Friday, March 13, 2015

Northwestern Law Dean Daniel Rodriguez reports that law professors "in the trenches" are "remarkably resilient and positive" amidst the ongoing "war on law schools." (Updated)



Don’t you know there’s a war on? I hope you can spare a thought, or even a prayer, for the fighting men and women of the law professoriate, who have displayed such admirable fortitude through the long and arduous years of law school combat. Dug into 200 ABA-approved trenches, our faculty warriors are valiantly holding back the mighty onslaught of the scambloggers, those barbarians who are waging their relentless online "war on law schools." The law professors know that they are fighting to preserve our way of legal education, in all its successful constructiveness. 

These are the times that try men’s scams. The atmosphere is portentous, and the future contours of the battlefield none of us can predict exactly. Fortunately, former AALS Generalissimus Daniel Rodriguez, Commander of Northwestern and recipient of the coveted Order of the Forgivable Loan, has returned from a tour of the front with very encouraging news about faculty morale.  

True, our forces face a long hard slog. Reinforcements are few, as faculty hiring has been postponed. The supply lines which deliver essential consumables, also known as One-Ls, have been severely disrupted, and we have heard troubling reports of battlefield commanders foraging law students from each other. The cruel enemy is deploying its bottomless arsenal of screed and invective. (Nando, you magnificent bastard, I read your blog!) And worst of all are the casualties-- so many law professors have sustained grievous wounds to their egos and hurt to their feelings. (When you put your hand into a bunch of goo that a moment before was a tenured professor’s ego, you will know what to do!) 

And yet in spite of everything, the law school heroes remain at their classroom posts, remarkably resilient and positive about their mission. And the legal scholarship continues largely unabated. 

You want to know who to thank for the luxury of your high-quality legal education that inculcates the value of a manifestly comprehensive and creative set of theoretical and experiential skills in a fluid marketplace? Thank a law professor. Thank a law dean. To quote Winston Churchill on the subject of non-dischargeable student loans: "Never was so much owed by so many to so few."

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Highlights from Commander Rodriguez's dispatch ("Ambition and Anxiety in the Trenches"), June 9, 2014:

1.  "So, in the trenches are clear-eyed, smart, serious teacher-scholars, passionate about what they do, concerned about the challenges facing their law schools."

2.  "[T]he key threat from the war on law schools is that directed at the students who are investing, and the young alumni who have invested, in legal education is very much on the minds of our member school faculties."

3.  "Let the scamblogging games commence!! I should have added to above: law faculty with whom I meet are remarkably resilient and positive in the face of the bottomless pit of screed and invective that comes by way of (mostly) anonymous bloggers."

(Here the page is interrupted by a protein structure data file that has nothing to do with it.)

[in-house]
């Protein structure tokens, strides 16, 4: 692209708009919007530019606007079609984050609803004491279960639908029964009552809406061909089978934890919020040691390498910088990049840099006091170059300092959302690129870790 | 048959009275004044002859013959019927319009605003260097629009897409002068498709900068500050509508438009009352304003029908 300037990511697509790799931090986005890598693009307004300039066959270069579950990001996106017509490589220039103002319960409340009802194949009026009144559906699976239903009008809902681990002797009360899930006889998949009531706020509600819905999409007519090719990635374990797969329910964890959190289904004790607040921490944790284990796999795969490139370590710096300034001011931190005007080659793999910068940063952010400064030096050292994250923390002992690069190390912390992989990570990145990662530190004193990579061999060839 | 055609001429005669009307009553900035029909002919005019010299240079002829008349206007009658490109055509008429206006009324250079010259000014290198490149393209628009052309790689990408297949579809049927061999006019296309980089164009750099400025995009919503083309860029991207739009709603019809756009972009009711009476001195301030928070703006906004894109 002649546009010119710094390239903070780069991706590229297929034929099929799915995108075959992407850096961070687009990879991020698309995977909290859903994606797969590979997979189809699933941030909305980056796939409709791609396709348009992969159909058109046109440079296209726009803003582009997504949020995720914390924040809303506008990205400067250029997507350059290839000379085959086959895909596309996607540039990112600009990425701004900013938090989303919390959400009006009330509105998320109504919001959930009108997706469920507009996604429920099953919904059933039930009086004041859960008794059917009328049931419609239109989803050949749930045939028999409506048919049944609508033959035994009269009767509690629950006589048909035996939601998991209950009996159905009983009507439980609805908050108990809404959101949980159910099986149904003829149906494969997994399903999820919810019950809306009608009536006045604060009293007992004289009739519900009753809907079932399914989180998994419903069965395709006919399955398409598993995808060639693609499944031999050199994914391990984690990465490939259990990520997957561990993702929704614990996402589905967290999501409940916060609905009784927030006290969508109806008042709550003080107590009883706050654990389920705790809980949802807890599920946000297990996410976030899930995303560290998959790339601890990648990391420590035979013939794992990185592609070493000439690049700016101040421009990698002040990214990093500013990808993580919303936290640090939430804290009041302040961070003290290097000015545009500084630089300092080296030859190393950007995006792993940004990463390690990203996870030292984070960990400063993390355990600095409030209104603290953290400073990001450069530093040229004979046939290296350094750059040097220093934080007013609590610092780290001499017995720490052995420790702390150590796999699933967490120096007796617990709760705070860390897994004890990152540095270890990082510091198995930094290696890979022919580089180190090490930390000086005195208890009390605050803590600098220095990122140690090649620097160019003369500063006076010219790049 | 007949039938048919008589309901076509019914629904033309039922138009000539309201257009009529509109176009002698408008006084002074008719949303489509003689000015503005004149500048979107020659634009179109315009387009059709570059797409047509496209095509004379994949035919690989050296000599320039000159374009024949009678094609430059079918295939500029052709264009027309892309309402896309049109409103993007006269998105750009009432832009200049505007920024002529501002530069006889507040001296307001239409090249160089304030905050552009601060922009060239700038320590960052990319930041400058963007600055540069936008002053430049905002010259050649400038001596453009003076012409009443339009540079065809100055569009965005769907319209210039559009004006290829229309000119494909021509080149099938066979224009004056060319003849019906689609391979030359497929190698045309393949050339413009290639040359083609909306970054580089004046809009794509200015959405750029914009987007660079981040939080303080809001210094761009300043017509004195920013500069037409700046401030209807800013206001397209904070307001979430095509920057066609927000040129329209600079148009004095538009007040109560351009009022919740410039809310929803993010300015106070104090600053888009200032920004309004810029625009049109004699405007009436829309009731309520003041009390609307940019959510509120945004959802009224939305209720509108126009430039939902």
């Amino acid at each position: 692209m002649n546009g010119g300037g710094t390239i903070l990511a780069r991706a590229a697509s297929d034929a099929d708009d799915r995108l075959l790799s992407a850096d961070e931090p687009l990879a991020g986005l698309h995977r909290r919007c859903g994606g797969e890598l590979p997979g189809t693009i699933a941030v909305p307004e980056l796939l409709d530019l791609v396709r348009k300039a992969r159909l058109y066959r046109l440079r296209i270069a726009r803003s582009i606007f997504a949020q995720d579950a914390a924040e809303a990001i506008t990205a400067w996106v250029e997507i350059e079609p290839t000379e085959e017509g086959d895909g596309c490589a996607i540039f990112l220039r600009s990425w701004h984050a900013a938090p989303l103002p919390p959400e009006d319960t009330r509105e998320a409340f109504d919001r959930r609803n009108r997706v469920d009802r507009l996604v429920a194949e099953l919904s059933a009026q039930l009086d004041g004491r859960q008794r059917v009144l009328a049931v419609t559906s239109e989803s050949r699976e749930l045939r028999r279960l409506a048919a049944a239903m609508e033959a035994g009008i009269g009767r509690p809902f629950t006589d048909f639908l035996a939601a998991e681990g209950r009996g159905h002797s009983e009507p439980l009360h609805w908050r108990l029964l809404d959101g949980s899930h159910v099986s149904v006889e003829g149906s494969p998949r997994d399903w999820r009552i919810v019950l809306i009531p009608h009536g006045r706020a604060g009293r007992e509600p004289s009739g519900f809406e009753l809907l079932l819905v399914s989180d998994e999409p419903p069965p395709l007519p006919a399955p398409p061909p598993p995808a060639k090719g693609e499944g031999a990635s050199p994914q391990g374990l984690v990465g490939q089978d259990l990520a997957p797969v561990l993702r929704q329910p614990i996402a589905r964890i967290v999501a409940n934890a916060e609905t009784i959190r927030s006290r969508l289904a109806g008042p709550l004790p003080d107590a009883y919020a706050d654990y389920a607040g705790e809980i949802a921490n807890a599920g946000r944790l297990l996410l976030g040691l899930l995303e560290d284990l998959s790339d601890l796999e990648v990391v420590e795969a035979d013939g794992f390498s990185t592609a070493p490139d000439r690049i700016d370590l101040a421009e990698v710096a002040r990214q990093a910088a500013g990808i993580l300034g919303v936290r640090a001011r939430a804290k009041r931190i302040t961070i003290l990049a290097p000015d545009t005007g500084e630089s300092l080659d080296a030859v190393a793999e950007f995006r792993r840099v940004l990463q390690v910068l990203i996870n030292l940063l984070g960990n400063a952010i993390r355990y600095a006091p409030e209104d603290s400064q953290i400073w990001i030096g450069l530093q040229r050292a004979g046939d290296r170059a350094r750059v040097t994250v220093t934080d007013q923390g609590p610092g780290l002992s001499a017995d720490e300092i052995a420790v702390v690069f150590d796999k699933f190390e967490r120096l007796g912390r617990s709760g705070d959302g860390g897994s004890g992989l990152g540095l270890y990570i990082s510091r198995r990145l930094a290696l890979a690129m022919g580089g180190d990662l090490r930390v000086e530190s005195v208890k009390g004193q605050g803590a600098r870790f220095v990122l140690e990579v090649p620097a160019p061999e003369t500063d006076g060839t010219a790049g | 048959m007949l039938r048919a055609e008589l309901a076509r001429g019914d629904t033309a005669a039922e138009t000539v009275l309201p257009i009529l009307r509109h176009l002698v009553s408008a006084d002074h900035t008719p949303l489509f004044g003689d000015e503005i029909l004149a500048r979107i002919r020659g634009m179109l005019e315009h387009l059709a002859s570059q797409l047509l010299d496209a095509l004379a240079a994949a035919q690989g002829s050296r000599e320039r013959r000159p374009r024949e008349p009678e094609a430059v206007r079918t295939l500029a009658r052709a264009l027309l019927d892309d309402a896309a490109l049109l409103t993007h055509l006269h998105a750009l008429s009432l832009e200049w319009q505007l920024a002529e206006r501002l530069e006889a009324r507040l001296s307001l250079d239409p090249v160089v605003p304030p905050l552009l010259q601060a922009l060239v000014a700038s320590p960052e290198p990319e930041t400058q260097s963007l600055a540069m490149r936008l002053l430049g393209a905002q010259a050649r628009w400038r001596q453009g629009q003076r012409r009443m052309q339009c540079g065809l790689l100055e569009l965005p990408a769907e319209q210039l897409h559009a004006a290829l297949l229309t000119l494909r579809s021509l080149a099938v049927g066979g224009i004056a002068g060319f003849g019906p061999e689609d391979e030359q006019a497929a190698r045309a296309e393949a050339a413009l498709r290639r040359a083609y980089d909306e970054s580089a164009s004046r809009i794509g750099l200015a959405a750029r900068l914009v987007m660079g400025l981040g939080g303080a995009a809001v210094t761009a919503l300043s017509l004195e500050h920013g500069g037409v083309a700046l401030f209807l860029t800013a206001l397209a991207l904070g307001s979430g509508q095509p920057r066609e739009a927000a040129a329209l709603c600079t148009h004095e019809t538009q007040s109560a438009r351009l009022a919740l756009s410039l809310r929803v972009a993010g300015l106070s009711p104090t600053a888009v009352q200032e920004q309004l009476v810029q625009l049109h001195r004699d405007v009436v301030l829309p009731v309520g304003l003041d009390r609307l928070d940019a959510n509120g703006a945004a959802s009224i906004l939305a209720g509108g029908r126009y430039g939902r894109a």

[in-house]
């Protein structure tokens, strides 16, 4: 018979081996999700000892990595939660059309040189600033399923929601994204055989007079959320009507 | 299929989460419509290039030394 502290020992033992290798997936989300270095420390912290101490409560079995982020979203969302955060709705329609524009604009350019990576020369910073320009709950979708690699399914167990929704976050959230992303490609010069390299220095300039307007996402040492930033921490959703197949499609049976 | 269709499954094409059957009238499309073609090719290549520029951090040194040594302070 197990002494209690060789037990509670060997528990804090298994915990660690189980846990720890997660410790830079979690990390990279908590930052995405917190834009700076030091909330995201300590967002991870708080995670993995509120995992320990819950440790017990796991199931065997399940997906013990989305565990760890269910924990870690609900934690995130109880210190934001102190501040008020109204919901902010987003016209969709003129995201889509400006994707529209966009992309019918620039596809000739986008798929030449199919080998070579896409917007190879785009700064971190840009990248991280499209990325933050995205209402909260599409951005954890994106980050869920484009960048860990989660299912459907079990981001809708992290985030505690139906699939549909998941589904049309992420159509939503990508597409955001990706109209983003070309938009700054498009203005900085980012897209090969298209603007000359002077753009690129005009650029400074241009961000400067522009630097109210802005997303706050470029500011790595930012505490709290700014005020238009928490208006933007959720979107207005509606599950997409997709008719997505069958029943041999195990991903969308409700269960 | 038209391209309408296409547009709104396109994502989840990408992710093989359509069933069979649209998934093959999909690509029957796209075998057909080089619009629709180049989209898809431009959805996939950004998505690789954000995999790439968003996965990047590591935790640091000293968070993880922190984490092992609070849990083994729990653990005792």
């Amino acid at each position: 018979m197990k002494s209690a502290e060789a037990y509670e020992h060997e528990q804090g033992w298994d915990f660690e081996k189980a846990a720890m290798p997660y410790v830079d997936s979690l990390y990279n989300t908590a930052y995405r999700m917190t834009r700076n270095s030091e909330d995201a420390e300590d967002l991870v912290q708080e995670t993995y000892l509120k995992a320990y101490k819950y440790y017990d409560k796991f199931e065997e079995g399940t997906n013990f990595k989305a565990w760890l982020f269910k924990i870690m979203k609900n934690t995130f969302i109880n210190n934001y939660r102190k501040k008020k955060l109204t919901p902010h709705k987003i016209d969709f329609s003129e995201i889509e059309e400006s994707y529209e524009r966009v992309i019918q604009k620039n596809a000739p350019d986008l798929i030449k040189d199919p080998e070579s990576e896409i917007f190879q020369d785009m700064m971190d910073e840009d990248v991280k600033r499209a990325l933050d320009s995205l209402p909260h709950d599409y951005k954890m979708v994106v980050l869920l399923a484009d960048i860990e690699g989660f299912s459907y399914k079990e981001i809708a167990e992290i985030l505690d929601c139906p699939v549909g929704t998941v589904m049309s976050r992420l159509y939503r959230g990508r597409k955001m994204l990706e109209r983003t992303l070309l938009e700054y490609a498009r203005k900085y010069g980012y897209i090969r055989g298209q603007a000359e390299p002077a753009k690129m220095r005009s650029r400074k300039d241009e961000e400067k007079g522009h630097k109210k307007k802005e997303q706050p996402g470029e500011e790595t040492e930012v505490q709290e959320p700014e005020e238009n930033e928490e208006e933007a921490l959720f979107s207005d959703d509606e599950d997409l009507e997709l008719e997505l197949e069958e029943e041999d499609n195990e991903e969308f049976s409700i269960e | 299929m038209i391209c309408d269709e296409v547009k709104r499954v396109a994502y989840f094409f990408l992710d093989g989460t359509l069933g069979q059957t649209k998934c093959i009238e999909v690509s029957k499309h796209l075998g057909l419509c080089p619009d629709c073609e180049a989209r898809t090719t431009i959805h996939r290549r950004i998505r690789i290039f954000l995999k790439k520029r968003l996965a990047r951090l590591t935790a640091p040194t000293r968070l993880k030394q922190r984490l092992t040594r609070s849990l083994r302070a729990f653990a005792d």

4. "The atmosphere of these visits reveals a high level of concern (of course) with the impact of the changing admissions structure and what it portends for law school benefits generally and faculty well-being particularly." 

5. "[T]here is a deep confidence, some might call it hubris, that the doing and disseminating of legal scholarship will continue largely unabated." 

6.  "[Law professors are] invested in preserving what is successful and constructive about the modern structure of legal education in the U.S.  In all, an encouraging picture, even if relentlessly under threat by those who reach a contrary conclusion (on much thinner evidence)."

7.  "[F]aculty members truly get that the core dilemma is how best to provide a high-quality education to the group of students, even as they come in often at smaller numbers, and, moreover, how to inculcate in them the value of a manifestly comprehensive, creative set of skills -- theoretical and experiential -- in a fluid marketplace, the future contours of which none of us can predict exactly."

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UPDATE:  

On December 1, 2014, less than six months after the heartening assessment quoted above, Rodriguez relayed the alarming news that a civil war has broken out in loyalist ranks.  As quoted in the New York Times:  

""It's insane," Professor Rodriguez said. "We're in hand-to-hand combat with other schools.""

Fortunately, Rodriguez, ever the cool-headed warlord, assures us that "[W]e are taking all steps that urgent, not desperate, times call for."   

http://dealbook.nytimes.com/2014/12/01/law-school-becomes-buyers-market-as-competition-for-best-students-increases/

So. Now we are engaged in a great law school war, testing whether this scam, or any scam, can long endure. 



43 comments:

  1. "(mostly) anonymous bloggers"

    We're anonymous for good reason. Need I mention the abuse and harassment that were visited upon Dybbuk? In any event, the validity of our claims has nothing to do with our identity. The validity of the argumentum ad hominem is zero.

    "The atmosphere of these visits reveals a high level of concern (of course) with the impact of the changing admissions structure and what it portends for law school benefits generally and faculty well-being particularly."

    Let me simplify this: Law profe$$ors are upset over the extra challenge of getting through the skulls of the mouth-breathing mooncalves that the admi$$ions office is bringing in.

    "[Law professors are] invested in preserving what is successful and constructive about the modern structure of legal education in the U.S."

    And what is that, exactly? Legal "education" seems to be succe$$ful primarily at lining the pockets of undeserving aristocrats.